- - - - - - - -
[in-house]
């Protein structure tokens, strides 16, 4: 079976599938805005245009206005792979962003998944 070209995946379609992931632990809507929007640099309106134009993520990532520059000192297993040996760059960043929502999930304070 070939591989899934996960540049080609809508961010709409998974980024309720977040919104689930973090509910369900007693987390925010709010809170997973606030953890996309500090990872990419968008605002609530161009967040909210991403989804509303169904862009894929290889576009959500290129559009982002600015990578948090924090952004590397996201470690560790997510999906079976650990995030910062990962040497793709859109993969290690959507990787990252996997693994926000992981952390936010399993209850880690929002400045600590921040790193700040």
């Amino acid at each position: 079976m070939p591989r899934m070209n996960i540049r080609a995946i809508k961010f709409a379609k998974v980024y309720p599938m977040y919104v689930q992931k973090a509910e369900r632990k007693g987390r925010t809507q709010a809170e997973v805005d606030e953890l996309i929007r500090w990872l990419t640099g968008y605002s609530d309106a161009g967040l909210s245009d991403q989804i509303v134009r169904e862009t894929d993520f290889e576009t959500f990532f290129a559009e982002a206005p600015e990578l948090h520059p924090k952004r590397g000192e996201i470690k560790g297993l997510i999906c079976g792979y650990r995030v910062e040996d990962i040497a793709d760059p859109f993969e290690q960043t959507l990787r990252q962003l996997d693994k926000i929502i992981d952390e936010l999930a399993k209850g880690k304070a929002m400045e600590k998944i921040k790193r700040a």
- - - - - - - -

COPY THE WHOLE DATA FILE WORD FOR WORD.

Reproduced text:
[in-house]
């Protein structure tokens, strides 16, 4: 079976599938805005245009206005792979962003998944 070209995946379609992931632990809507929007640099309106134009993520990532520059000192297993040996760059960043929502999930304070 070939591989899934996960540049080609809508961010709409998974980024309720977040919104689930973090509910369900007693987390925010709010809170997973606030953890996309500090990872990419968008605002609530161009967040909210991403989804509303169904862009894929290889576009959500290129559009982002600015990578948090924090952004590397996201470690560790997510999906079976650990995030910062990962040497793709859109993969290690959507990787990252996997693994926000992981952390936010399993209850880690929002400045600590921040790193700040």
């Amino acid at each position: 079976m070939p591989r899934m070209n996960i540049r080609a995946i809508k961010f709409a379609k998974v980024y309720p599938m977040y919104v689930q992931k973090a509910e369900r632990k007693g987390r925010t809507q709010a809170e997973v805005d606030e953890l996309i929007r500090w990872l990419t640099g968008y605002s609530d309106a161009g967040l909210s245009d991403q989804i509303v134009r169904e862009t894929d993520f290889e576009t959500f990532f290129a559009e982002a206005p600015e990578l948090h520059p924090k952004r590397g000192e996201i470690k560790g297993l997510i999906c079976g792979y650990r995030v910062e040996d990962i040497a793709d760059p859109f993969e290690q960043t959507l990787r990252q962003l996997d693994k926000i929502i992981d952390e936010l999930a399993k209850g880690k304070a929002m400045e600590k998944i921040k790193r700040a």